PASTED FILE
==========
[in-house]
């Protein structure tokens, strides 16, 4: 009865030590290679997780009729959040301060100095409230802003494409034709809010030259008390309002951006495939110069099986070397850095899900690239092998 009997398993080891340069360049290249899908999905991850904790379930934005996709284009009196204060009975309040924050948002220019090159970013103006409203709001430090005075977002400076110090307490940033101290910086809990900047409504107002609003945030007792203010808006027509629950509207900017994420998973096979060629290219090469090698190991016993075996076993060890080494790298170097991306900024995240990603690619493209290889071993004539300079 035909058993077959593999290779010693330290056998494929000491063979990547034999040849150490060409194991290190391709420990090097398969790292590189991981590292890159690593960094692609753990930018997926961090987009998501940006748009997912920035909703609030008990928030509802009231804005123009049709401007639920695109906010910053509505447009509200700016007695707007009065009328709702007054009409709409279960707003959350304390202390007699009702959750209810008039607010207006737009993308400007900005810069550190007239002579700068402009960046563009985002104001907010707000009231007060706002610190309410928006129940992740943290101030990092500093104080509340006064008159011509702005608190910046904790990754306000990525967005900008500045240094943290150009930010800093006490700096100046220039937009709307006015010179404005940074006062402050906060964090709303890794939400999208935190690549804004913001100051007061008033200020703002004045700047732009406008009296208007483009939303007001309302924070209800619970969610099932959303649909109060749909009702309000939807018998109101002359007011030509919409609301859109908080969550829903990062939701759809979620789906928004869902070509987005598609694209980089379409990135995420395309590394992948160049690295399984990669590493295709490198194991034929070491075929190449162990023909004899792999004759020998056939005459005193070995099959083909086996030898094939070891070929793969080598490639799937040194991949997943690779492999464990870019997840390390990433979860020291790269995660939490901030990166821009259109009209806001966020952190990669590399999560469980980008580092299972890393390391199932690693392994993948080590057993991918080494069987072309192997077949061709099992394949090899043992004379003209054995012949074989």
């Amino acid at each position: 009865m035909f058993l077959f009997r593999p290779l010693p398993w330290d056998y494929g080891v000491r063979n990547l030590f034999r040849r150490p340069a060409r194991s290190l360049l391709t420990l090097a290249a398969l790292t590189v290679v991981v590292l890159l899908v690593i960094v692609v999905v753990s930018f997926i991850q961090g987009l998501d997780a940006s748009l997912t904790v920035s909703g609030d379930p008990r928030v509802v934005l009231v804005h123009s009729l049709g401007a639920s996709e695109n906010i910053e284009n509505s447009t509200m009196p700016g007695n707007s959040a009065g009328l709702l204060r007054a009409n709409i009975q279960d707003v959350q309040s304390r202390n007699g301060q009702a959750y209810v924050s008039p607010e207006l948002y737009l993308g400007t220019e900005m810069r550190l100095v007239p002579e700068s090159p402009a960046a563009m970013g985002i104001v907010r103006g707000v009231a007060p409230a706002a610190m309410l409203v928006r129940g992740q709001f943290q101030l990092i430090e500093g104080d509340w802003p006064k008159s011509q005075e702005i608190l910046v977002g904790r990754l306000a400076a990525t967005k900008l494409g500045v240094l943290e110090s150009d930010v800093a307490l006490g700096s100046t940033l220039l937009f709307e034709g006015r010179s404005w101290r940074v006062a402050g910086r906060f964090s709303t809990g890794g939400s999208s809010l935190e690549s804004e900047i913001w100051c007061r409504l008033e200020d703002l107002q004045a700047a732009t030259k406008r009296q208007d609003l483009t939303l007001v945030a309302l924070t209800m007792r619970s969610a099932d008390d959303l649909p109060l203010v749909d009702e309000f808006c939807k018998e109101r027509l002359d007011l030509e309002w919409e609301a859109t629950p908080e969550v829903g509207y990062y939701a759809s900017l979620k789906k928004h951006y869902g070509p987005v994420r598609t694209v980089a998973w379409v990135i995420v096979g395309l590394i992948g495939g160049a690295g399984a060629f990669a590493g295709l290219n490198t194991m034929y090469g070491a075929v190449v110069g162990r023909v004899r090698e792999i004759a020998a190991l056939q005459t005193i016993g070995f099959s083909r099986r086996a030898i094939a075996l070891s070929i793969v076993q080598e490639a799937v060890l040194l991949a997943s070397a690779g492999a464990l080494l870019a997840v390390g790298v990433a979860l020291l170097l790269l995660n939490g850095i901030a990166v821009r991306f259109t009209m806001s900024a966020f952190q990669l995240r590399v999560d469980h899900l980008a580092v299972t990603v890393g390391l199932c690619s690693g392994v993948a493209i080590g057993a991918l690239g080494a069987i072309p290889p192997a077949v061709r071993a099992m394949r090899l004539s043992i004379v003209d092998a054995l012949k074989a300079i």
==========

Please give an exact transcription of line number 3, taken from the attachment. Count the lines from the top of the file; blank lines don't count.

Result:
């Amino acid at each position: 009865m035909f058993l077959f009997r593999p290779l010693p398993w330290d056998y494929g080891v000491r063979n990547l030590f034999r040849r150490p340069a060409r194991s290190l360049l391709t420990l090097a290249a398969l790292t590189v290679v991981v590292l890159l899908v690593i960094v692609v999905v753990s930018f997926i991850q961090g987009l998501d997780a940006s748009l997912t904790v920035s909703g609030d379930p008990r928030v509802v934005l009231v804005h123009s009729l049709g401007a639920s996709e695109n906010i910053e284009n509505s447009t509200m009196p700016g007695n707007s959040a009065g009328l709702l204060r007054a009409n709409i009975q279960d707003v959350q309040s304390r202390n007699g301060q009702a959750y209810v924050s008039p607010e207006l948002y737009l993308g400007t220019e900005m810069r550190l100095v007239p002579e700068s090159p402009a960046a563009m970013g985002i104001v907010r103006g707000v009231a007060p409230a706002a610190m309410l409203v928006r129940g992740q709001f943290q101030l990092i430090e500093g104080d509340w802003p006064k008159s011509q005075e702005i608190l910046v977002g904790r990754l306000a400076a990525t967005k900008l494409g500045v240094l943290e110090s150009d930010v800093a307490l006490g700096s100046t940033l220039l937009f709307e034709g006015r010179s404005w101290r940074v006062a402050g910086r906060f964090s709303t809990g890794g939400s999208s809010l935190e690549s804004e900047i913001w100051c007061r409504l008033e200020d703002l107002q004045a700047a732009t030259k406008r009296q208007d609003l483009t939303l007001v945030a309302l924070t209800m007792r619970s969610a099932d008390d959303l649909p109060l203010v749909d009702e309000f808006c939807k018998e109101r027509l002359d007011l030509e309002w919409e609301a859109t629950p908080e969550v829903g509207y990062y939701a759809s900017l979620k789906k928004h951006y869902g070509p987005v994420r598609t694209v980089a998973w379409v990135i995420v096979g395309l590394i992948g495939g160049a690295g399984a060629f990669a590493g295709l290219n490198t194991m034929y090469g070491a075929v190449v110069g162990r023909v004899r090698e792999i004759a020998a190991l056939q005459t005193i016993g070995f099959s083909r099986r086996a030898i094939a075996l070891s070929i793969v076993q080598e490639a799937v060890l040194l991949a997943s070397a690779g492999a464990l080494l870019a997840v390390g790298v990433a979860l020291l170097l790269l995660n939490g850095i901030a990166v821009r991306f259109t009209m806001s900024a966020f952190q990669l995240r590399v999560d469980h899900l980008a580092v299972t990603v890393g390391l199932c690619s690693g392994v993948a493209i080590g057993a991918l690239g080494a069987i072309p290889p192997a077949v061709r071993a099992m394949r090899l004539s043992i004379v003209d092998a054995l012949k074989a300079i």